In addition to the surprisingly large variations in leave grant rates between judges, it should also be noted that those rates follow a largely linear distribution (for the shape of the distribution, see Chart 1). Rather than most judges having leave grant rates near the average of 16.38% and only a few judges deviating substantially from that mean (which would be a standard distribution), a substantial proportion had rates that departed significantly from the average. Indeed, 36% of judges deviated by more than 50% from the average. (114)

Another key finding of the study is that the identity of the leave judge has a strong effect on the likelihood that an application will ultimately succeed (that the first instance refugee determination will be overturned on judicial review). Thus, for example, in 21.43% of the cases where Campbell J decided the leave applications, the refugee determination was ultimately overturned by the Federal Court, whereas the equivalent figure for Near J was 2.45%. Similarly, when Russell J was the leave judge, 15.60% of applications ultimately succeeded, but for Noel J the equivalent figure was only 2.97%. In fact, when the judge deciding leave was among those with the ten highest grant rates (deciding 50 or more applications), the ultimate success rate was 12.19%, while for those with the ten lowest grant rates, the ultimate success rate was 3.38%. In other words, applicants were 3.61 times as likely to succeed in overturning a first-instance refugee decision when leave was decided by a judge whose leave grant rate was in the top ten than when it was decided by one in the bottom ten.

Interestingly, although applicants generally did better when their applications were assigned to judges with higher leave grant rates, this was not always the case. For instance, Shore J's leave grant rate (33.71%) was 3.67 times as high as Layden-Stevenson J's (9.22%), but an applicant was actually more likely to succeed in overturning a first-instance refugee determination when Layden-Stevenson J decided leave (11.91%) than when Shore J decided leave (9.33%). Similarly, even though Zinn J (20.57%) was almost twice as likely to grant leave as Gibson J (10.81%), an application was slightly more likely to succeed when Gibson J was the leave judge (9.71%) than when Zinn J was the leave judge (8.47%). Some leave judges would therefore appear to be better than others at picking cases that will ultimately succeed on the merits.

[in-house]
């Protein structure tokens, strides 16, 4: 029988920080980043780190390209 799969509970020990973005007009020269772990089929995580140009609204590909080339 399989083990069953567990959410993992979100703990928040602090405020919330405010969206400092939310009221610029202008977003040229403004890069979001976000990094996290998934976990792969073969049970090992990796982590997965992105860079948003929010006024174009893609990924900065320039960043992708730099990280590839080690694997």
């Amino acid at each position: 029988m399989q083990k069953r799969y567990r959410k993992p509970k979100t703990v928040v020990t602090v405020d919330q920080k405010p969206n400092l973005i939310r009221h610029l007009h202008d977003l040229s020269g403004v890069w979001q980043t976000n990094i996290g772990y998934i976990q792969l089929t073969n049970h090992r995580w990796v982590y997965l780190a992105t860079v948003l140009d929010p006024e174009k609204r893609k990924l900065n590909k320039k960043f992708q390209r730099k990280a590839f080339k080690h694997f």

D. Grant Rates for Judicial Review Judges

As can be seen in Table 3, there are also massive disparities in grant rates among judges who decide applications on the merits, after leave has been granted. In other words, the identity of the JR judge is also a key factor in the ultimate success of an application for judicial review (although it is, of course, a factor that only comes into play in the relatively few applications that succeed at the leave stage). Some JR judges grant judicial review on the merits in most of the applications they decide, such as Campbell J (92.31%) and Hansen J (72.97%). Others do so much less frequently, including Boivin J (7.89%) and Blais J (13.33%).

Some of the judges who are outliers when deciding leave are also outliers when they serve as JR judges deciding cases on their merits. This includes, at the high end, Campbell J (leave: 77.97%; JR: 92.31%) and O'Keefe J (leave: 25.91%; JR: 66.32%), and at the low end, Crampton J (leave: 1.36%; JR: 18.60%) and Boivin J (leave: 6.47%; JR 7.89%). Interestingly, however, this is not always the case. For example, Shore J has an unusually high leave grant rate (33.71%), and a below-average JR grant rate (33.81%). Similarly, Harrington J has an unusually low leave grant rate (6.18%), but only a slightly below-average JR grant rate (35.96%).